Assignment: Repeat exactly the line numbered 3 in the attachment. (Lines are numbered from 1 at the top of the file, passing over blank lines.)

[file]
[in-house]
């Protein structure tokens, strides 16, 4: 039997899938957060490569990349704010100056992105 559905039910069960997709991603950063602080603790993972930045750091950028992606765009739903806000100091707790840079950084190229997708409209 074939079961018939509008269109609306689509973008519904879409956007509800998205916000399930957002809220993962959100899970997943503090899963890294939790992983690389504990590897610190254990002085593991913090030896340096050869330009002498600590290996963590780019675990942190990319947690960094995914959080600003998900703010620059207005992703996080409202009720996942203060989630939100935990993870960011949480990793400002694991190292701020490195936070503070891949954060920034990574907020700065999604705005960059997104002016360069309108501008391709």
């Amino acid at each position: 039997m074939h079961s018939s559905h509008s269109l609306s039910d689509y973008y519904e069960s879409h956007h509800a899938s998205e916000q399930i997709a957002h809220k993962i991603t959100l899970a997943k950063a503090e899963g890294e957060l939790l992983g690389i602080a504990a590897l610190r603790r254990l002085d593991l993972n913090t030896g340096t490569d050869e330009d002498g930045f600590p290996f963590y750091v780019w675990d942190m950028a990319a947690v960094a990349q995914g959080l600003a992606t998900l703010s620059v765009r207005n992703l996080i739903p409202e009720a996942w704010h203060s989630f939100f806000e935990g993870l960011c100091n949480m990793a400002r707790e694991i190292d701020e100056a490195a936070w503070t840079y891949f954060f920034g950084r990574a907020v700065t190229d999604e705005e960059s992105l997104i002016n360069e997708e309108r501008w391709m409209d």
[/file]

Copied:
């Amino acid at each position: 039997m074939h079961s018939s559905h509008s269109l609306s039910d689509y973008y519904e069960s879409h956007h509800a899938s998205e916000q399930i997709a957002h809220k993962i991603t959100l899970a997943k950063a503090e899963g890294e957060l939790l992983g690389i602080a504990a590897l610190r603790r254990l002085d593991l993972n913090t030896g340096t490569d050869e330009d002498g930045f600590p290996f963590y750091v780019w675990d942190m950028a990319a947690v960094a990349q995914g959080l600003a992606t998900l703010s620059v765009r207005n992703l996080i739903p409202e009720a996942w704010h203060s989630f939100f806000e935990g993870l960011c100091n949480m990793a400002r707790e694991i190292d701020e100056a490195a936070w503070t840079y891949f954060f920034g950084r990574a907020v700065t190229d999604e705005e960059s992105l997104i002016n360069e997708e309108r501008w391709m409209d």